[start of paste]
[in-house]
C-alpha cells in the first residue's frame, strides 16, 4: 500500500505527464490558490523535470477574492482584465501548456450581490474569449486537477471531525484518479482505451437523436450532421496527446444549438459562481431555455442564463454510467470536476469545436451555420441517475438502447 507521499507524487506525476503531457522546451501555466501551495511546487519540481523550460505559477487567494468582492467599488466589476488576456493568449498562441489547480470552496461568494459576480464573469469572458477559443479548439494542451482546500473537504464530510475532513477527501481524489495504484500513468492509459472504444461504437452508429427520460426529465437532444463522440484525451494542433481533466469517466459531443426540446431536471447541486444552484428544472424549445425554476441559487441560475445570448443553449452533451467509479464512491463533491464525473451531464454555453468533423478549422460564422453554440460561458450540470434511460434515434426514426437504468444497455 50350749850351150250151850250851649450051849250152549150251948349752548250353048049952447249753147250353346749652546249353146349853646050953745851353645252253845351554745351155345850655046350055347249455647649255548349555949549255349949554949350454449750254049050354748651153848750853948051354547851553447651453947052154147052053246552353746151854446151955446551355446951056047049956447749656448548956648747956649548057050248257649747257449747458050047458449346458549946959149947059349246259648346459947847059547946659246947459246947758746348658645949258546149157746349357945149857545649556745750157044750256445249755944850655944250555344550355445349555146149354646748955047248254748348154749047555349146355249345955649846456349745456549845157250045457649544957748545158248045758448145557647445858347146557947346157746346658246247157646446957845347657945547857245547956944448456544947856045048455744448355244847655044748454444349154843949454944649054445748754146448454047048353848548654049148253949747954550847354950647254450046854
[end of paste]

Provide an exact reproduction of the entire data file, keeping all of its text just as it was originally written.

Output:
[in-house]
C-alpha cells in the first residue's frame, strides 16, 4: 500500500505527464490558490523535470477574492482584465501548456450581490474569449486537477471531525484518479482505451437523436450532421496527446444549438459562481431555455442564463454510467470536476469545436451555420441517475438502447 507521499507524487506525476503531457522546451501555466501551495511546487519540481523550460505559477487567494468582492467599488466589476488576456493568449498562441489547480470552496461568494459576480464573469469572458477559443479548439494542451482546500473537504464530510475532513477527501481524489495504484500513468492509459472504444461504437452508429427520460426529465437532444463522440484525451494542433481533466469517466459531443426540446431536471447541486444552484428544472424549445425554476441559487441560475445570448443553449452533451467509479464512491463533491464525473451531464454555453468533423478549422460564422453554440460561458450540470434511460434515434426514426437504468444497455 50350749850351150250151850250851649450051849250152549150251948349752548250353048049952447249753147250353346749652546249353146349853646050953745851353645252253845351554745351155345850655046350055347249455647649255548349555949549255349949554949350454449750254049050354748651153848750853948051354547851553447651453947052154147052053246552353746151854446151955446551355446951056047049956447749656448548956648747956649548057050248257649747257449747458050047458449346458549946959149947059349246259648346459947847059547946659246947459246947758746348658645949258546149157746349357945149857545649556745750157044750256445249755944850655944250555344550355445349555146149354646748955047248254748348154749047555349146355249345955649846456349745456549845157250045457649544957748545158248045758448145557647445858347146557947346157746346658246247157646446957845347657945547857245547956944448456544947856045048455744448355244847655044748454444349154843949454944649054445748754146448454047048353848548654049148253949747954550847354950647254450046854